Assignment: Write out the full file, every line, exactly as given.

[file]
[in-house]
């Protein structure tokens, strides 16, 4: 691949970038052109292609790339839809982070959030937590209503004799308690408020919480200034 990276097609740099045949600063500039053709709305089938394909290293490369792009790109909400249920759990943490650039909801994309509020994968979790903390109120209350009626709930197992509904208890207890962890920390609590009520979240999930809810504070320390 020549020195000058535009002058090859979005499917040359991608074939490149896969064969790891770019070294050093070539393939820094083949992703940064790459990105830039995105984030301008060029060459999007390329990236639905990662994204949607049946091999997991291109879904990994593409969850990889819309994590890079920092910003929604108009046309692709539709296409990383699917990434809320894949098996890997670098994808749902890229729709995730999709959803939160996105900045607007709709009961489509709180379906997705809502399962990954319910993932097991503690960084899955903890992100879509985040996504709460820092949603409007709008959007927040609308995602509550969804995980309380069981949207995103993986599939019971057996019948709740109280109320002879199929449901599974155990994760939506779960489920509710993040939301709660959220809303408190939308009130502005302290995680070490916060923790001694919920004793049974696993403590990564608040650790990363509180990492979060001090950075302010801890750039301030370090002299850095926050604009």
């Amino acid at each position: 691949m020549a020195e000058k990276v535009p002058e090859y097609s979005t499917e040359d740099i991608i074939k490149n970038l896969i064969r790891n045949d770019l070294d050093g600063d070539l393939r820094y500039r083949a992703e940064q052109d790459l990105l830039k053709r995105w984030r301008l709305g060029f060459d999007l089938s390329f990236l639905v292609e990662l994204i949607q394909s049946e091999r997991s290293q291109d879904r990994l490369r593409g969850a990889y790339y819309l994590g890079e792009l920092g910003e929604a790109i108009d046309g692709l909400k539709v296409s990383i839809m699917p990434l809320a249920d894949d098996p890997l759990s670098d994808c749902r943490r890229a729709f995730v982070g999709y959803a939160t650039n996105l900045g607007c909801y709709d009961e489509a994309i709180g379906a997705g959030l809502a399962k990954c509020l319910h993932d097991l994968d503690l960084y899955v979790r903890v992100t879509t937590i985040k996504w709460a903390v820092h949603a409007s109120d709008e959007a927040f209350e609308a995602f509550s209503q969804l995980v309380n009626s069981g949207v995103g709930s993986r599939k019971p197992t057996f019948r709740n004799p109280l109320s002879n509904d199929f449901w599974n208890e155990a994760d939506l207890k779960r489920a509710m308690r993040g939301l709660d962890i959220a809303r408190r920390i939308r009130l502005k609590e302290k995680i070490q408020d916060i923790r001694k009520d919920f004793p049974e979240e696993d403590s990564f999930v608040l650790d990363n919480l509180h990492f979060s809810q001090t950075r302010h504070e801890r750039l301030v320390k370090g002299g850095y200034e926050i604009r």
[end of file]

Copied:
[in-house]
């Protein structure tokens, strides 16, 4: 691949970038052109292609790339839809982070959030937590209503004799308690408020919480200034 990276097609740099045949600063500039053709709305089938394909290293490369792009790109909400249920759990943490650039909801994309509020994968979790903390109120209350009626709930197992509904208890207890962890920390609590009520979240999930809810504070320390 020549020195000058535009002058090859979005499917040359991608074939490149896969064969790891770019070294050093070539393939820094083949992703940064790459990105830039995105984030301008060029060459999007390329990236639905990662994204949607049946091999997991291109879904990994593409969850990889819309994590890079920092910003929604108009046309692709539709296409990383699917990434809320894949098996890997670098994808749902890229729709995730999709959803939160996105900045607007709709009961489509709180379906997705809502399962990954319910993932097991503690960084899955903890992100879509985040996504709460820092949603409007709008959007927040609308995602509550969804995980309380069981949207995103993986599939019971057996019948709740109280109320002879199929449901599974155990994760939506779960489920509710993040939301709660959220809303408190939308009130502005302290995680070490916060923790001694919920004793049974696993403590990564608040650790990363509180990492979060001090950075302010801890750039301030370090002299850095926050604009």
């Amino acid at each position: 691949m020549a020195e000058k990276v535009p002058e090859y097609s979005t499917e040359d740099i991608i074939k490149n970038l896969i064969r790891n045949d770019l070294d050093g600063d070539l393939r820094y500039r083949a992703e940064q052109d790459l990105l830039k053709r995105w984030r301008l709305g060029f060459d999007l089938s390329f990236l639905v292609e990662l994204i949607q394909s049946e091999r997991s290293q291109d879904r990994l490369r593409g969850a990889y790339y819309l994590g890079e792009l920092g910003e929604a790109i108009d046309g692709l909400k539709v296409s990383i839809m699917p990434l809320a249920d894949d098996p890997l759990s670098d994808c749902r943490r890229a729709f995730v982070g999709y959803a939160t650039n996105l900045g607007c909801y709709d009961e489509a994309i709180g379906a997705g959030l809502a399962k990954c509020l319910h993932d097991l994968d503690l960084y899955v979790r903890v992100t879509t937590i985040k996504w709460a903390v820092h949603a409007s109120d709008e959007a927040f209350e609308a995602f509550s209503q969804l995980v309380n009626s069981g949207v995103g709930s993986r599939k019971p197992t057996f019948r709740n004799p109280l109320s002879n509904d199929f449901w599974n208890e155990a994760d939506l207890k779960r489920a509710m308690r993040g939301l709660d962890i959220a809303r408190r920390i939308r009130l502005k609590e302290k995680i070490q408020d916060i923790r001694k009520d919920f004793p049974e979240e696993d403590s990564f999930v608040l650790d990363n919480l509180h990492f979060s809810q001090t950075r302010h504070e801890r750039l301030v320390k370090g002299g850095y200034e926050i604009r």